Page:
étoile

See also: etoile and étoilé

EnglishEdit

EtymologyEdit

Borrowed from French étoile. Doublet of estoile and stella.

NounEdit

étoile (plural étoiles)

  1. (ballet) The leading ballet dancer (male or female) in a company

AnagramsEdit


BourguignonEdit

EtymologyEdit

From Latin stella.

NounEdit

étoile f (plural étoiles)

  1. star

FrenchEdit

EtymologyEdit

From Middle French estoile, from Old French estoile, esteile, from Latin stēlla, from Proto-Italic *stērolā, from Proto-Indo-European *h₂stḗr.

Doublet of Estelle.

PronunciationEdit

NounEdit

étoile f (plural étoiles)

  1. star
  2. (heraldry) mullet
  3. (farming) a white mark on the forehead of a horse or bull
    • 1881, Dozy, Reinhart Pieter Anne, “étoile”, in Supplément aux dictionnaires arabes[1], volume 1, Leiden: E. J. Brill, page 814:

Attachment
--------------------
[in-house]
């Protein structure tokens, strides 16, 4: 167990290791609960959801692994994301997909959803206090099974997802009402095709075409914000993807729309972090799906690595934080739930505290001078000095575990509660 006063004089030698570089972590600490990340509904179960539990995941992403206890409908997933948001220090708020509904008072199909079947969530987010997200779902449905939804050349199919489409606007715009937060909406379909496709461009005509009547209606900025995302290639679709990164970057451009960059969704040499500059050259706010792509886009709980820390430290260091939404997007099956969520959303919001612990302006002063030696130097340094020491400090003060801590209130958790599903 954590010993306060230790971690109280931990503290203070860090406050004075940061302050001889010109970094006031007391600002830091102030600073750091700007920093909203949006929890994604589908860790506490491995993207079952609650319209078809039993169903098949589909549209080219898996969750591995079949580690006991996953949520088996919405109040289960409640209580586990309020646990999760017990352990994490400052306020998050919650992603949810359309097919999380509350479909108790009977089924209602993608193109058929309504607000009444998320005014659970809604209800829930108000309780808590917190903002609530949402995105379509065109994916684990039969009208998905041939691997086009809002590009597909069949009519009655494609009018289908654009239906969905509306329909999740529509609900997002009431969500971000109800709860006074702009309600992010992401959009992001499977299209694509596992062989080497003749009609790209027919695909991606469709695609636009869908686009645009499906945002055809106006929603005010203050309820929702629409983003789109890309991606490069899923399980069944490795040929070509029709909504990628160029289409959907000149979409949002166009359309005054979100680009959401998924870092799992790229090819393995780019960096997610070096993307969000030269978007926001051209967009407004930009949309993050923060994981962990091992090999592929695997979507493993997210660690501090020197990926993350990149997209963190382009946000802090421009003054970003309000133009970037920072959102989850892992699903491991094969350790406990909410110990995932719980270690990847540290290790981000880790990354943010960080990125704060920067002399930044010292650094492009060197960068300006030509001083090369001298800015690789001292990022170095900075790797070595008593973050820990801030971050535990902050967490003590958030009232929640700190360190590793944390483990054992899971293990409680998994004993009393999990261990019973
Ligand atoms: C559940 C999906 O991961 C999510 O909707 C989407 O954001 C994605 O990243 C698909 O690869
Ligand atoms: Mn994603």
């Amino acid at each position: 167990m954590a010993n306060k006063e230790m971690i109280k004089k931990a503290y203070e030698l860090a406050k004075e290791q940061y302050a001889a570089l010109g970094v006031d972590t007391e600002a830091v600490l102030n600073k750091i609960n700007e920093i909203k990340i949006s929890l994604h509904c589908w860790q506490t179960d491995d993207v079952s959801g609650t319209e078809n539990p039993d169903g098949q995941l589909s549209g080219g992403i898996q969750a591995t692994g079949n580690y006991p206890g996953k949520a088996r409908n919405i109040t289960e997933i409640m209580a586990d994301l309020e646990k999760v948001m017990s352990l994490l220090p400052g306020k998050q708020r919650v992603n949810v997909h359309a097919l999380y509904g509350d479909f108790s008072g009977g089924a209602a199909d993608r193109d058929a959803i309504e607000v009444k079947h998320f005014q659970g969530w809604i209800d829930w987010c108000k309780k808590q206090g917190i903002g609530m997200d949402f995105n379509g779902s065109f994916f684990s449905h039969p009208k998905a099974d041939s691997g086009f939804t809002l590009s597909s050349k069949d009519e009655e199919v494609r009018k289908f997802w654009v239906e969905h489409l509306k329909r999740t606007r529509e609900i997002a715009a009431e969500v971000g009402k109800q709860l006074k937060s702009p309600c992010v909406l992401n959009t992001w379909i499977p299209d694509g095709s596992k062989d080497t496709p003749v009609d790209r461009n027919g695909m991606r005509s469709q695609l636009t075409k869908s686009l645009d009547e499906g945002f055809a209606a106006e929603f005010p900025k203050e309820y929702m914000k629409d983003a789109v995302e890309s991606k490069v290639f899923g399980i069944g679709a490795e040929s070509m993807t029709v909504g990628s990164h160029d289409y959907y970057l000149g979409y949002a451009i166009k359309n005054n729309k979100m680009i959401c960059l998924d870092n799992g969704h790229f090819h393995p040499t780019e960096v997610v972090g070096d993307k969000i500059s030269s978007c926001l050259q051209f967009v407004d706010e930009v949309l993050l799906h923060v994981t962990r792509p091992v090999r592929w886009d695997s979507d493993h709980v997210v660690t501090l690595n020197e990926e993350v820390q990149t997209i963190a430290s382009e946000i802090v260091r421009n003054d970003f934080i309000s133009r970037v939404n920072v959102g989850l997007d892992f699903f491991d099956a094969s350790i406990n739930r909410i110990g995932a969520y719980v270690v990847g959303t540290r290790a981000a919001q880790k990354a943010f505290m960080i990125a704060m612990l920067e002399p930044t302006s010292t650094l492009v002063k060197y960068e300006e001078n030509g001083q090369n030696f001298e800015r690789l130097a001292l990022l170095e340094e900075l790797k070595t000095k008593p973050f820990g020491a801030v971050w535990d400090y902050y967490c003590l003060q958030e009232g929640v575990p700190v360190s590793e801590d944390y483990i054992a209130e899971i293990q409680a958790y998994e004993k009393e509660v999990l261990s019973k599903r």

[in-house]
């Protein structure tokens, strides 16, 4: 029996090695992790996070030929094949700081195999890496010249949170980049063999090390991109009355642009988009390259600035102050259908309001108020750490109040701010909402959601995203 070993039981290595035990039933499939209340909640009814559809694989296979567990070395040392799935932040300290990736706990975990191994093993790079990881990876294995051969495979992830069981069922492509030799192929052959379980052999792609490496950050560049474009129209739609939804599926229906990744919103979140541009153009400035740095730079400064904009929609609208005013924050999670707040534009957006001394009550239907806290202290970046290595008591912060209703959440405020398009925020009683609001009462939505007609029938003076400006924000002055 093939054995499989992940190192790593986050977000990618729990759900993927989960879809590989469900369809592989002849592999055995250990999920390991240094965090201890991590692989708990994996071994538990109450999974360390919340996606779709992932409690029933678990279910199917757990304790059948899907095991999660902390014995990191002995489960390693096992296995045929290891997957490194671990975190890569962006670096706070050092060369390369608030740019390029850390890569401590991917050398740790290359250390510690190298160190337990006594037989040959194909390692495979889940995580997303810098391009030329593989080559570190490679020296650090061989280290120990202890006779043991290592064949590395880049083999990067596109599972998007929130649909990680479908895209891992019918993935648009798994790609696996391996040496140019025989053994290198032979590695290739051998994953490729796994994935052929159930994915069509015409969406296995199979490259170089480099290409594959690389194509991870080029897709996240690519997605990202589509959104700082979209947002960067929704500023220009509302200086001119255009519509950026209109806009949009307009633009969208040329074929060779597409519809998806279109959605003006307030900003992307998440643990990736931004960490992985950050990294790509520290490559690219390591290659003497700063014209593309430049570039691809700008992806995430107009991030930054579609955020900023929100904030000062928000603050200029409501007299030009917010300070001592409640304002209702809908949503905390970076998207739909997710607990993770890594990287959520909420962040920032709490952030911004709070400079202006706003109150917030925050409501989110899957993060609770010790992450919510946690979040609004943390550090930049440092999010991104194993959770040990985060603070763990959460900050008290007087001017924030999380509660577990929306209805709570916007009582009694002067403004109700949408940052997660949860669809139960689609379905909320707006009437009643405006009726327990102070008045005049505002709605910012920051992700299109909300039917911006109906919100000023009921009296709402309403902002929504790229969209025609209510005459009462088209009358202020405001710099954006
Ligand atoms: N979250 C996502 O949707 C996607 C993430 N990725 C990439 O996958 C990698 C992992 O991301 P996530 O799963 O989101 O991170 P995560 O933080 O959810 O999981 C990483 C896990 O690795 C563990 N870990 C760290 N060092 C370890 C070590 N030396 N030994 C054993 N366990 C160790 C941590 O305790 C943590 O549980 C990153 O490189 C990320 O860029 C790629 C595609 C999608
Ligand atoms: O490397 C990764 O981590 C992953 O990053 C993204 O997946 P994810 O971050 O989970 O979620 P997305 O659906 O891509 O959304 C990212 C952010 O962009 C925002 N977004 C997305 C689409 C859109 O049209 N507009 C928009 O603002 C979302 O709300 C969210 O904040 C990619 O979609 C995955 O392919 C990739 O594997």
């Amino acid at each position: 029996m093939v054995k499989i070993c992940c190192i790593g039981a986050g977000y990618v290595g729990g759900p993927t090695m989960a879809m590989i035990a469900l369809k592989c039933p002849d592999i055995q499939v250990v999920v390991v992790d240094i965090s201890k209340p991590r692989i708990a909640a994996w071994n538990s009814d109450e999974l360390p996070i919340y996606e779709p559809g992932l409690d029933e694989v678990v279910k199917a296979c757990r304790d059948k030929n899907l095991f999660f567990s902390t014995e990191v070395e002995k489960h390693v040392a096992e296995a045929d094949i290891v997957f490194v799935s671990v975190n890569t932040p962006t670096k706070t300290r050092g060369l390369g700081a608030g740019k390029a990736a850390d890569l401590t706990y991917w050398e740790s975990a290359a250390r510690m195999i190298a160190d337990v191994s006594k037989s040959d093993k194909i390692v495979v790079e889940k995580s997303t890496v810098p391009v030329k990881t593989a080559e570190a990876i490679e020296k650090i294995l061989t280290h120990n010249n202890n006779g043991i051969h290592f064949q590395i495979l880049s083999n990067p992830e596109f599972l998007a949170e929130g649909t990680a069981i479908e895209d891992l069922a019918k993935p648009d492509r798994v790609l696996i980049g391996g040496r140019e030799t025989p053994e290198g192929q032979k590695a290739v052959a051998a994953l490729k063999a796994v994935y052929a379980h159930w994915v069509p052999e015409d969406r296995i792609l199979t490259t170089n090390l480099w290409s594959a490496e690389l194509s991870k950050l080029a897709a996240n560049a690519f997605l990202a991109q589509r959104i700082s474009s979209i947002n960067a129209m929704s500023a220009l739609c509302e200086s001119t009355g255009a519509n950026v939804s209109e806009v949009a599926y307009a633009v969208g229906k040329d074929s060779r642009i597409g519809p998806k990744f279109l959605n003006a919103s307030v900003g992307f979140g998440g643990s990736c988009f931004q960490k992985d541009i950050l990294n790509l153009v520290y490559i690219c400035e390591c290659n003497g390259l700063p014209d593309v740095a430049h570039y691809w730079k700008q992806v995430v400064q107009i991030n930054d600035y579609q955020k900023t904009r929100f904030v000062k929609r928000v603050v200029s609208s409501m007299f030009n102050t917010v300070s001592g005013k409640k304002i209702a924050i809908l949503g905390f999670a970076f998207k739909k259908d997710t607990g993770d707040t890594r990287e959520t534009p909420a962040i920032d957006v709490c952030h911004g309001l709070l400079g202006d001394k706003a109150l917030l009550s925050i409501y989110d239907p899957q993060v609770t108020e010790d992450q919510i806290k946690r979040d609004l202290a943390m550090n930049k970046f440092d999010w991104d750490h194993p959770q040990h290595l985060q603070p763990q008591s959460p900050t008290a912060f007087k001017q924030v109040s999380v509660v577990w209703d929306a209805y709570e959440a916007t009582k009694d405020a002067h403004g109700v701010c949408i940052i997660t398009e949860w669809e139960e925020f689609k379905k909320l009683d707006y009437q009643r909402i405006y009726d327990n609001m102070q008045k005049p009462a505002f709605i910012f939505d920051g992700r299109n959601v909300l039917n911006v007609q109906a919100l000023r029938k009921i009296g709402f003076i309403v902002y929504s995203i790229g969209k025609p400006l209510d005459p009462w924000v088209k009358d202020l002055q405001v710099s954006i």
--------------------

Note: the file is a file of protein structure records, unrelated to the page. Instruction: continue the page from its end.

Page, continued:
صَبْحَة (M), صُبْحَة (Bc), étoile, marque blanche sur le front d’un cheval ou d’un taureau, pelote.
      … a white mark on the forehead of a horse or bull

Derived termsEdit

Related termsEdit

DescendantsEdit

  • Haitian Creole: zetwal
  • Mauritian Creole: zetwal
  • Seychellois Creole: zetwal
  • English: étoile, etoile
  • Italian: étoile

Further readingEdit


ItalianEdit

Alternative formsEdit

EtymologyEdit

Unadapted borrowing from French étoile (star), from Middle French estoile, from Old French estoile, esteile, from Latin stēlla, from Proto-Italic *stērolā, a diminutive of Proto-Indo-European *h₂stḗr, derived from the root *h₂eHs- (to burn, to glow).
Doublet of stella.

PronunciationEdit

NounEdit

étoile f (invariable)

  1. (ballet) étoile (leading dancer)

ReferencesEdit

  • etoile in Treccani.it – Vocabolario Treccani on line, Istituto dell'Enciclopedia Italiana